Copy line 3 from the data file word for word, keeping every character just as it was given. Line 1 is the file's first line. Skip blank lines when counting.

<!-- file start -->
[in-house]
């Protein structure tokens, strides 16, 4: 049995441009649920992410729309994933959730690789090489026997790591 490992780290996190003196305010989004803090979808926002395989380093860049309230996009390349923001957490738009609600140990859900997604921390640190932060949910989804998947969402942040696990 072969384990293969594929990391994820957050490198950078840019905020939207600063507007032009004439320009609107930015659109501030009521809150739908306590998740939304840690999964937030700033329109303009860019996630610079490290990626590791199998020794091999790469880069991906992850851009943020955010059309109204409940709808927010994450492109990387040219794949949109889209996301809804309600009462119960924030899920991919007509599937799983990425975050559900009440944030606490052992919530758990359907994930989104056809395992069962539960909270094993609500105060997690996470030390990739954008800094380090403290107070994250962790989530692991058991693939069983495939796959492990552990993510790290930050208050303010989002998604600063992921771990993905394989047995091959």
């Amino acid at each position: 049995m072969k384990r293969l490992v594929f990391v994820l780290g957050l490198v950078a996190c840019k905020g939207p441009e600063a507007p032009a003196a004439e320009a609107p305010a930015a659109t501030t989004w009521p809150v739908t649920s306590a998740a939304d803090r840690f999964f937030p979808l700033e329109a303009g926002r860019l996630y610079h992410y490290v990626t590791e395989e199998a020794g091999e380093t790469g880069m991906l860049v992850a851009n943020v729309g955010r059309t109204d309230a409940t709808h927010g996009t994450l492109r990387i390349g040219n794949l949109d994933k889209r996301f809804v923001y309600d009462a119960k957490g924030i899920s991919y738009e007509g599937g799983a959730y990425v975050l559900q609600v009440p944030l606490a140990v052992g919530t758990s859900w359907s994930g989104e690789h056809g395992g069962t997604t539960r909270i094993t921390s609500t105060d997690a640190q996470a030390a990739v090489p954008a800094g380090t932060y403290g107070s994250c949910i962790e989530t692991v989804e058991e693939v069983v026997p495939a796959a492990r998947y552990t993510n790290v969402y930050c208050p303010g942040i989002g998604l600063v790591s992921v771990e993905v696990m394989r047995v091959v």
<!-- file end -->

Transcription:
């Amino acid at each position: 049995m072969k384990r293969l490992v594929f990391v994820l780290g957050l490198v950078a996190c840019k905020g939207p441009e600063a507007p032009a003196a004439e320009a609107p305010a930015a659109t501030t989004w009521p809150v739908t649920s306590a998740a939304d803090r840690f999964f937030p979808l700033e329109a303009g926002r860019l996630y610079h992410y490290v990626t590791e395989e199998a020794g091999e380093t790469g880069m991906l860049v992850a851009n943020v729309g955010r059309t109204d309230a409940t709808h927010g996009t994450l492109r990387i390349g040219n794949l949109d994933k889209r996301f809804v923001y309600d009462a119960k957490g924030i899920s991919y738009e007509g599937g799983a959730y990425v975050l559900q609600v009440p944030l606490a140990v052992g919530t758990s859900w359907s994930g989104e690789h056809g395992g069962t997604t539960r909270i094993t921390s609500t105060d997690a640190q996470a030390a990739v090489p954008a800094g380090t932060y403290g107070s994250c949910i962790e989530t692991v989804e058991e693939v069983v026997p495939a796959a492990r998947y552990t993510n790290v969402y930050c208050p303010g942040i989002g998604l600063v790591s992921v771990e993905v696990m394989r047995v091959v």